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Do the thinking

Sunday, July 03, 2005

I think I am going to stop clipping from the web. I have this idealized (read: imaginary) scenario in my head of building a personal, local, easily searchable reference library of things that interest me (or have interested me in the past). So I clip articles with gusto as I surf. And yes, there are times when I actually find something interesting in the virtual reams of information I've clipped.

I realized, however, that clipping actually offers very little value and is really a productivity drain. The problem with clipping anything that looks vaguely interesting is that there is little thought given to how the information integrates with my goals or actions. No mental connections are made, as I am relying purely on storage and retrieval for the benefit. One day, software may help connect some personal conceptual dots, but we are clearly a long way from getting any real assistance from software in this regard.

Why assume storage duties when it's much easier to offload storage onto others? As long as I have Google, do I really need to store copies of articles and other tidbits of info? True, it's highly frustrating to not be able to locate something you know you've seen before, but the times when this happens are pretty rare. The cost of clipping every interesting thing is probably not worth it.

Storing tagged pointers to resources (à la del.icio.us) may be a better approach than trying to store content itself. But even this is perhaps worthless. The real value in information comes from applying it to actual events. The application seems to come from thought, so I must do the thinking.

Before I was heavily invested in digital information, I did much more high level thinking. Now, I always assume that I can "put it together later" as long as have the source material readily available. The thing is, I never put it together. I rarely even search through my collected articles. I simply continue to harvest more source material.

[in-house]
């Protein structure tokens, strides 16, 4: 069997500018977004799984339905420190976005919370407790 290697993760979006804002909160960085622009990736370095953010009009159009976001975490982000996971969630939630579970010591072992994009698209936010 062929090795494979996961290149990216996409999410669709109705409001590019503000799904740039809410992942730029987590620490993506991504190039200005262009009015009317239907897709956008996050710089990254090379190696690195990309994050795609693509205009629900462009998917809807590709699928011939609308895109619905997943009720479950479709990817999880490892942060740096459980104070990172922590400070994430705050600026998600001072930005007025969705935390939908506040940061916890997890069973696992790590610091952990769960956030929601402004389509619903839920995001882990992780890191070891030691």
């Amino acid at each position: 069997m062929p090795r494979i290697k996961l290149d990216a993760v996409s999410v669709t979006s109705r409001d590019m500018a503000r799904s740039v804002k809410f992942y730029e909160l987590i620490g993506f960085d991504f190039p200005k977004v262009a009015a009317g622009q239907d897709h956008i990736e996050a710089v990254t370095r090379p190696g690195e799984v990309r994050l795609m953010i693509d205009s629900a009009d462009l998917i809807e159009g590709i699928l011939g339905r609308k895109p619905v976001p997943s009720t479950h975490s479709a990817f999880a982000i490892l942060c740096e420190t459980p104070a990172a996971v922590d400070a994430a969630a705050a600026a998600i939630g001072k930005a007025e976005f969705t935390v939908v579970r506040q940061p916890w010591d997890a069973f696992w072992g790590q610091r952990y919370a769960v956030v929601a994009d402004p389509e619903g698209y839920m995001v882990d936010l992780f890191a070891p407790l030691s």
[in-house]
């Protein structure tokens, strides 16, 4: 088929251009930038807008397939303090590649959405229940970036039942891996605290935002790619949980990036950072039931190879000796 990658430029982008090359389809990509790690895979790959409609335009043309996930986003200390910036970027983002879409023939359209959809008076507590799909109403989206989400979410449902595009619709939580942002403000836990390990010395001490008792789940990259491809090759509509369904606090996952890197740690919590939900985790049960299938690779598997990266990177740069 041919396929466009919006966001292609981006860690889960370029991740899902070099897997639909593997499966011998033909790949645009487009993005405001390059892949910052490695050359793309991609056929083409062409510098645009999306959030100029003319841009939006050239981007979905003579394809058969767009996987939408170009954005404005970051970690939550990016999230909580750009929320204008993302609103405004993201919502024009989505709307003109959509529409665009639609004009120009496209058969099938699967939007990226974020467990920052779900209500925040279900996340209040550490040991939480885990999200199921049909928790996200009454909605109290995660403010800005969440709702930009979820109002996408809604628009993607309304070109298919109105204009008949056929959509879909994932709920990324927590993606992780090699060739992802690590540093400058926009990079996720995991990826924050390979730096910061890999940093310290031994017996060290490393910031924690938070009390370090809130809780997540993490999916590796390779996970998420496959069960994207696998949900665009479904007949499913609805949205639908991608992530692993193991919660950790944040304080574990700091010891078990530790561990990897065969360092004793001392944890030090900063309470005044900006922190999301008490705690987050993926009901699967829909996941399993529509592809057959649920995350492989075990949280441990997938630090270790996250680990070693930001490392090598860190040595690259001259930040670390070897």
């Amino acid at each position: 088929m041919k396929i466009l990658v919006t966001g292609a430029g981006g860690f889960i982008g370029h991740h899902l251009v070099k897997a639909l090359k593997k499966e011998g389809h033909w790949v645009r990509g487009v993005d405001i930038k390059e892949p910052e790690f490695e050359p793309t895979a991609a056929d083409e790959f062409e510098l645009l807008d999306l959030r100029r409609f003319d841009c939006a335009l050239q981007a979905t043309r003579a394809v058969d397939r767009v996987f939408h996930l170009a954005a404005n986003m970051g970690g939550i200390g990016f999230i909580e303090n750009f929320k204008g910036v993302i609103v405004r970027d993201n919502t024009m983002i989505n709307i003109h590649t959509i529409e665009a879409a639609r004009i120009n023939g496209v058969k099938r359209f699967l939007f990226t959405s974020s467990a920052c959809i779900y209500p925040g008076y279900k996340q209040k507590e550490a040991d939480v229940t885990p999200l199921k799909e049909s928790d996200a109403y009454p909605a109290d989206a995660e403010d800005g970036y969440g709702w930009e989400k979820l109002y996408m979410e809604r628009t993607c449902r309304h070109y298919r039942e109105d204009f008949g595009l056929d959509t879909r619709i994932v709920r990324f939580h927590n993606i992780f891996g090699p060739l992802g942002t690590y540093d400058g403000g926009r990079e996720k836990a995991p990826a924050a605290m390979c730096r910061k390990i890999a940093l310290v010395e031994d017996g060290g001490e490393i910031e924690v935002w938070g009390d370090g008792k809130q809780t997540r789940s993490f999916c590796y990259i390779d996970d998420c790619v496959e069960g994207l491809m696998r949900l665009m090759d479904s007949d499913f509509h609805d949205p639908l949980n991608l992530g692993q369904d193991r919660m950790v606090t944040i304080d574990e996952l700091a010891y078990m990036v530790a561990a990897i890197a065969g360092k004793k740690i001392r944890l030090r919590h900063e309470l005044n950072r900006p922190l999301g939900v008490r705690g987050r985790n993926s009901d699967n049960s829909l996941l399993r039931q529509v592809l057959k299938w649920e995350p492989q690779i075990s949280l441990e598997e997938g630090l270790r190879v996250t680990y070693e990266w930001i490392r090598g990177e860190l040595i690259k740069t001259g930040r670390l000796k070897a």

And let's face it, I don't have time to think about every interesting article on the web. That would be like trying to savor every granule of salt in the sea.

So my new resolution is to decide at the moment I come across something whether it is worth doing the thinking right then and there. What does this entail? For me, it means absorbing the material, taking notes and considering the relationship between the information and my life and work; in other words, deciding how I can actually apply the information. Depending on the material, this could take a couple of minutes or a couple of hours. But if it's not worth doing right then, the reality is I will never do it. And I can always do a new web search later if I'm doing some planning and want some specific information to be used at that moment.

There is something to be said for having a subset of information that you know you care about that can be quickly searched. However, I think there is a lot more to be said for focused thought. We'll see how it goes.

Posted by murt at 1:17 PM

3 Comments:

Anonymous Anonymous said...
You might enjoy this article," Finders Keepers?" from First Monday.

http://www.firstmonday.org/issues/issue9_3/jones/
7/03/2005 5:44 PM  

Blogger murt said...
Thanks, that's an interesting article. I want to clip it for future reference. :-)
7/03/2005 6:19 PM  

Anonymous Silvia said...
I use Scrapbook now, a Firefox extension. I can clip all the website or just a word. The interesting thing is that I read again or delete things I've clipped because they are handy.

ScrapBook 0.18.4 By Gomita
http://amb.vis.ne.jp/mozilla/scrapbook/index.php?lang=en
12/21/2005 4:47 PM  

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